We turn right out of the lock (it's still lashing down) onto the Nieuwpoort – Oostend Canal. After a series of lift bridges that fail to respond to my calling them on the VHF radio (so I have to telephone them instead) we moor for the night near the junction of this canal and the Oostend – Brugges Canal. We've been travelling about five hours but it seems like a lifetime. Four days ago I was laying hardboard sheets for a client in preparation for their new carpet. I reflect on what would I rather be doing. What I can tell you is that the buzz we get out of tackling a challenging day like this and coming through unscathed is not quite in the same league as scrabbling around on hands and knees bashing your thumb with a hammer.

   Tomorrow we head for Bruges.

   Day Two

   This morning it's only drizzling but the medium-term forecast is encouraging. The breeze (much lighter today) is behind us so at least we can open the front windows to stop the wheelhouse steaming up. We pull into the oval-shaped lock at the junction of the Oostend – Bruges Canal and are immediately accosted by an official who tells us that our vignette (cruising licence) is out of date. He's actually trying to pull a fast one because it's not due for renewal until the 31st March and by then, with luck, we'll be back in the UK – me building a shed (or mending fences).

   Despite flashing lights and the ringing of alarm bells we move not a centimetre forward or back (because were tied up) nor up or down (because the lock's sluice gates are choked with weed). The lock keeper leaves his control tower and hoiks weed out of the lock gates with a long pitch fork. After a twenty-minute delay we turn right (east) joining a much larger commercial waterway heading towards Bruges.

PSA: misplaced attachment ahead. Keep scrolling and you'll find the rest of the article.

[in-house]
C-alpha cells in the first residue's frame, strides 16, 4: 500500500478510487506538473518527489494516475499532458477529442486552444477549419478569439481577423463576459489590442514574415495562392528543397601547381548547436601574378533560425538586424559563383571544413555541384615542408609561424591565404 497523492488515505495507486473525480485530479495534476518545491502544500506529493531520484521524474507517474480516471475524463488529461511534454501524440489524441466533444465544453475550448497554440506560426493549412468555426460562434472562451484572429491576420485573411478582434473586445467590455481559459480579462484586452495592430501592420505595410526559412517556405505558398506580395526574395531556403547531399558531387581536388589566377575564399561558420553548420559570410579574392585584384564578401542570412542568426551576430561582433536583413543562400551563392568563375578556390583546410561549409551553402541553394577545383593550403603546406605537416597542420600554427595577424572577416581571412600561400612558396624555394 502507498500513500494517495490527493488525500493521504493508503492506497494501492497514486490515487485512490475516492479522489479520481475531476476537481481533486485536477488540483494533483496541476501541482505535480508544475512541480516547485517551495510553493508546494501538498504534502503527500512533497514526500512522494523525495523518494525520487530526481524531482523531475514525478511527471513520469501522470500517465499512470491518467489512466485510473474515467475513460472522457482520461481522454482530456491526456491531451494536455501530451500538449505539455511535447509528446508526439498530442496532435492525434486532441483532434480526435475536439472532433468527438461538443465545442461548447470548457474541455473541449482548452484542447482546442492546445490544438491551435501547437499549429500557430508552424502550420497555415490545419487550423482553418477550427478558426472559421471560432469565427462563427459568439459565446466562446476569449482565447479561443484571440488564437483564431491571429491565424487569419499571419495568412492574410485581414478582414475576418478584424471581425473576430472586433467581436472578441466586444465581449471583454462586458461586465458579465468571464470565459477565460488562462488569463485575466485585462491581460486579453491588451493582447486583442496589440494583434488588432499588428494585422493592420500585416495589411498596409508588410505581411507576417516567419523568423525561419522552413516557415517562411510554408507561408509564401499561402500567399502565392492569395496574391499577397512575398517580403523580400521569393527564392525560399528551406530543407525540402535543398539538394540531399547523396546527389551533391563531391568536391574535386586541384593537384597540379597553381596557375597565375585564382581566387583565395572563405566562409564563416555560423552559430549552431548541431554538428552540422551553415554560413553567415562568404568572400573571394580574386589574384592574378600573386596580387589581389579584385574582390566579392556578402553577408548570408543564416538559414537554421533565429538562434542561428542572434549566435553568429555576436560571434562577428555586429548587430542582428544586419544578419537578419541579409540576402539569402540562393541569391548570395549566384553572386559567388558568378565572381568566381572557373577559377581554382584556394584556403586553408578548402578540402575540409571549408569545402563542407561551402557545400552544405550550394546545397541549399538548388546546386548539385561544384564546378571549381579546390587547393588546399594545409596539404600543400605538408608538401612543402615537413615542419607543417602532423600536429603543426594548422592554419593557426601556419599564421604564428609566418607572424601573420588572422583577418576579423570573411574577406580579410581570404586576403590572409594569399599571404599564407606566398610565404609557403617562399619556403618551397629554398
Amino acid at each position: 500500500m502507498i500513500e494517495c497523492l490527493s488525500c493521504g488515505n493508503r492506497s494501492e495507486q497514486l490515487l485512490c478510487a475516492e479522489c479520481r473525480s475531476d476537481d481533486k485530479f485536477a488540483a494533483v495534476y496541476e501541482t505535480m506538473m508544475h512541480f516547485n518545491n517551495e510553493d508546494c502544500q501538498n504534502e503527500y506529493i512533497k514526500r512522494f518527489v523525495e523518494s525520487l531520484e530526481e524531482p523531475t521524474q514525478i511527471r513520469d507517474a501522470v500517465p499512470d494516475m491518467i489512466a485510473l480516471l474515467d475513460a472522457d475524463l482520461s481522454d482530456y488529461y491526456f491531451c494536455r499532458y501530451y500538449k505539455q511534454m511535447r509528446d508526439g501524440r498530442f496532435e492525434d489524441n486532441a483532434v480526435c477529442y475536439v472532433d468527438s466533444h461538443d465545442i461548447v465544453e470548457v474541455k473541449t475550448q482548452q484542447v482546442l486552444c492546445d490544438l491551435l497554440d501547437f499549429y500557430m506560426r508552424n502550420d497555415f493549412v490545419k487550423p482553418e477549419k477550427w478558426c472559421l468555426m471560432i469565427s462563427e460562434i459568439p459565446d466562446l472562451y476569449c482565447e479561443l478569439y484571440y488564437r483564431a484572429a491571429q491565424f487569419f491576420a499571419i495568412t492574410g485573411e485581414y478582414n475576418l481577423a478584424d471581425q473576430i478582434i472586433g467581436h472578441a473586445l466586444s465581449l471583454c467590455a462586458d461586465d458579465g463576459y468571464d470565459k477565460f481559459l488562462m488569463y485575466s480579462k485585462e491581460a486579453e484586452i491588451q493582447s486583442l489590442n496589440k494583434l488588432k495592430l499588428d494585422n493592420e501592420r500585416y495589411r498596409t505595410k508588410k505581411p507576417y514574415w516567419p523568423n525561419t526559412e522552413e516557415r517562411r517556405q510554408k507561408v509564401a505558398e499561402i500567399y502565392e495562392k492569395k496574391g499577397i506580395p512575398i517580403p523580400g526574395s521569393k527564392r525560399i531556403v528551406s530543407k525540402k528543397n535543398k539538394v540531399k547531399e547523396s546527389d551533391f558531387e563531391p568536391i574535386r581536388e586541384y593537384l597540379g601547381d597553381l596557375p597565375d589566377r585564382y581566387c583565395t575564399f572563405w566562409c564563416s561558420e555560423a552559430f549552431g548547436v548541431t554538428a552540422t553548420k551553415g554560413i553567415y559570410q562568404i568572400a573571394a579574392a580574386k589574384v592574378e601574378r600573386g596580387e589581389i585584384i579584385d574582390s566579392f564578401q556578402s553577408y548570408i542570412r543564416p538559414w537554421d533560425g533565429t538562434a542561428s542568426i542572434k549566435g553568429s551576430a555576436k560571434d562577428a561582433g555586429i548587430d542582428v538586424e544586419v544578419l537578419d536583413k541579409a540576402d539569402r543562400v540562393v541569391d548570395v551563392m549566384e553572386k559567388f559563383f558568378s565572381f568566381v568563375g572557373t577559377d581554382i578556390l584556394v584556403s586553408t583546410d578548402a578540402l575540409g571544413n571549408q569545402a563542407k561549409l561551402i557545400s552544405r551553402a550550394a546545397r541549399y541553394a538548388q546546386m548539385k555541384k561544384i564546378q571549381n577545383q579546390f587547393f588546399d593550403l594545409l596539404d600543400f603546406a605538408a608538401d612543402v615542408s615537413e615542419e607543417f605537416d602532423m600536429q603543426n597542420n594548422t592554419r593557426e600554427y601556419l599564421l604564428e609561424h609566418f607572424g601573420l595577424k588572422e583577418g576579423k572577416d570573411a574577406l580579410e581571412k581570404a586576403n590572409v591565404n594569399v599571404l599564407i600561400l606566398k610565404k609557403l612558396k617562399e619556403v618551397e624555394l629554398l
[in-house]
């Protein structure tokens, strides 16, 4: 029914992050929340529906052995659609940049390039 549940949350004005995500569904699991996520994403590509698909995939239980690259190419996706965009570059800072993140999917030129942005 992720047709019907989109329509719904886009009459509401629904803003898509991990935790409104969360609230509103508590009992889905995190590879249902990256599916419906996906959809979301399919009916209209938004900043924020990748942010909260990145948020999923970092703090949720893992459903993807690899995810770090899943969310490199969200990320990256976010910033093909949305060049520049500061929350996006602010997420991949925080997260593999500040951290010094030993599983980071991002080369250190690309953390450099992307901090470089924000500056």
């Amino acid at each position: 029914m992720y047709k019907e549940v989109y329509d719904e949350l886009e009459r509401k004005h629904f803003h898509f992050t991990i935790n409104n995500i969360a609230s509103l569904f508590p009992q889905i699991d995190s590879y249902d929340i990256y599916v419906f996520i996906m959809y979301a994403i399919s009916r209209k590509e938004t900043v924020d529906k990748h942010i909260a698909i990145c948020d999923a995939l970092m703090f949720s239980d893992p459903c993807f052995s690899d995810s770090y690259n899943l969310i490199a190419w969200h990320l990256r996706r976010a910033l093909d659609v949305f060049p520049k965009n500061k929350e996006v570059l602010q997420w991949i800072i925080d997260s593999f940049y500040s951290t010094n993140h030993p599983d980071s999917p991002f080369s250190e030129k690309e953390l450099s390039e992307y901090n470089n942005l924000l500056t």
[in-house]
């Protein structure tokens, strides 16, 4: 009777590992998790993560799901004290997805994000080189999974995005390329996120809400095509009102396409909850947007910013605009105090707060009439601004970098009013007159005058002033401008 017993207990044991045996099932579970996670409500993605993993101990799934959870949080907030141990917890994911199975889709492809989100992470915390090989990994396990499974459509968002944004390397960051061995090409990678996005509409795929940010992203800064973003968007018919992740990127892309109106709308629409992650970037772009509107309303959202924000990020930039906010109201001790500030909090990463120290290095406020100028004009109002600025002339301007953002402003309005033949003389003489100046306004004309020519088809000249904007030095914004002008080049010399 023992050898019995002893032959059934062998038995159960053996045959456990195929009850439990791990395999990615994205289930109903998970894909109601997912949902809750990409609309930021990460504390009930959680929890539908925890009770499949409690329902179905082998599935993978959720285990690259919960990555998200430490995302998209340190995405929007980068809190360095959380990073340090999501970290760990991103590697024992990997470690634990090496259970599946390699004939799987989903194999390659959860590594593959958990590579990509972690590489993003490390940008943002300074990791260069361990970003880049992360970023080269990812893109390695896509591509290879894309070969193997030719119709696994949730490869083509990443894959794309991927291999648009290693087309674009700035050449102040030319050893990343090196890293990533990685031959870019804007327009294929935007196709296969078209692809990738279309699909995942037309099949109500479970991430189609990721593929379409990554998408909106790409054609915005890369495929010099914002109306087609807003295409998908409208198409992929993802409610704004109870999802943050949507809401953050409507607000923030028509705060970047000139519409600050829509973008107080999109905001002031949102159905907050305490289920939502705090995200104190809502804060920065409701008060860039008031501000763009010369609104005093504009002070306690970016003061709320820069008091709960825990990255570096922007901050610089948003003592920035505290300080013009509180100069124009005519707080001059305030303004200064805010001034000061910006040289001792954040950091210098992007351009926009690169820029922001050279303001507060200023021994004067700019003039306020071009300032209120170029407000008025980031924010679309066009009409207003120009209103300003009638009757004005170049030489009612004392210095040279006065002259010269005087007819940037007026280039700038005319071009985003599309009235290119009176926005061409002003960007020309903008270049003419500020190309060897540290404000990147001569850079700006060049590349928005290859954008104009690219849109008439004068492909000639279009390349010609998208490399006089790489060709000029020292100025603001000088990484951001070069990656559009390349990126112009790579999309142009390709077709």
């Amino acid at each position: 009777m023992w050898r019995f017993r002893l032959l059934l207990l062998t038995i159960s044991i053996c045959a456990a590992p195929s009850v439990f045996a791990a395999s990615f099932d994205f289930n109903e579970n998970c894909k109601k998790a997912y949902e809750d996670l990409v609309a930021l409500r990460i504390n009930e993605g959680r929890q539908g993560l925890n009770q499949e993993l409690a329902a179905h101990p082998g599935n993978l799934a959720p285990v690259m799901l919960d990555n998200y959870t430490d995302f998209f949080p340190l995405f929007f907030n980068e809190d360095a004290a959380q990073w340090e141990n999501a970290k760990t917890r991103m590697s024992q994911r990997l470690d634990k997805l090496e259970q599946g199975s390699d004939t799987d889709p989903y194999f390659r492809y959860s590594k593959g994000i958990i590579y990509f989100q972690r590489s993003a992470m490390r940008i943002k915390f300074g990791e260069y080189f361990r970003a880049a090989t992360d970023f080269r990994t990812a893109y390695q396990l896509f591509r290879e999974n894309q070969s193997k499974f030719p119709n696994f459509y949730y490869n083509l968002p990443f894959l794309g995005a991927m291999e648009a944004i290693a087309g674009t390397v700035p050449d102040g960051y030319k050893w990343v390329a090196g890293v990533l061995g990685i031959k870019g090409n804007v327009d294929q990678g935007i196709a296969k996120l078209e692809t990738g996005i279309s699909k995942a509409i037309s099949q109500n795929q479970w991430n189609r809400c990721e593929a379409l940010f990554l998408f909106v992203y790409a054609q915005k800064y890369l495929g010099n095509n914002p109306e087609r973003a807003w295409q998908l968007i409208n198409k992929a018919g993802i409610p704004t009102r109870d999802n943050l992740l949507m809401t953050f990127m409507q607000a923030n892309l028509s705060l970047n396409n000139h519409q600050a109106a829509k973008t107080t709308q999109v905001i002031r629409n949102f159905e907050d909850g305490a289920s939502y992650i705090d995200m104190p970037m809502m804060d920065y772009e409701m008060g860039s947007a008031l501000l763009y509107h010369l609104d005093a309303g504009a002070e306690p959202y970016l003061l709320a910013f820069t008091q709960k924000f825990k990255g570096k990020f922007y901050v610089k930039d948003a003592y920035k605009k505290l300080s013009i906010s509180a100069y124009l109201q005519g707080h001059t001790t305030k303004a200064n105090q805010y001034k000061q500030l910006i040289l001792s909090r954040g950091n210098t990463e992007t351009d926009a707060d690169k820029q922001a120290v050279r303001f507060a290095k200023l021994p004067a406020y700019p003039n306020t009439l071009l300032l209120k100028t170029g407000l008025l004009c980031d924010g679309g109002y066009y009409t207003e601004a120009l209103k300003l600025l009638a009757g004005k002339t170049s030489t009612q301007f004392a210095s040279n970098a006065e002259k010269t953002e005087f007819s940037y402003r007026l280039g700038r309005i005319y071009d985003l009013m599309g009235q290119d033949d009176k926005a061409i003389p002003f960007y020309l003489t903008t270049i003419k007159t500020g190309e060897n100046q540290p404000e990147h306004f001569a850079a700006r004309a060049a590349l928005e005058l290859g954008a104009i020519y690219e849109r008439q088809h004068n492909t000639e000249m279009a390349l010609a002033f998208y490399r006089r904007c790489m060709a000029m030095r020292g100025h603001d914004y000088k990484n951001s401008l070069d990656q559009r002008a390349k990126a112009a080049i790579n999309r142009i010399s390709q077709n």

Much more pleasant this. The cloud soon breaks and a watery sun appears. There are a number of lift bridges, all of whom ignore my VHF calls. I'm beginning to think that there is a problem with it. I can hear other people chatting away but nobody responds to us.

   We skirt beautiful Bruges' historic centre on a water ring road as church spires and ancient buildings pass by to our right. There are numerous bridges. Some, the type you typically see on English canals, look like a praying mantis, while others are more quirky. One is a white-railing foot bridge whose bed remains horizontal as it swings left and up in an arc. It reminds me of a fair ground ride albeit one that doesn't complete a full circle. This one starts at 6 o'clock and stops and nine allowing us to pass below. Another is a road bridge where a section of road is attached to the thick end of two huge semi-circular 'cow horns', like two quarter circles. The horns roll backwards lifting the roadway. It's very peculiar seeing a tarmac road complete with directional markings perched high above the canal. Looking up from below as we pass the section of bridge resembles a giant waffle.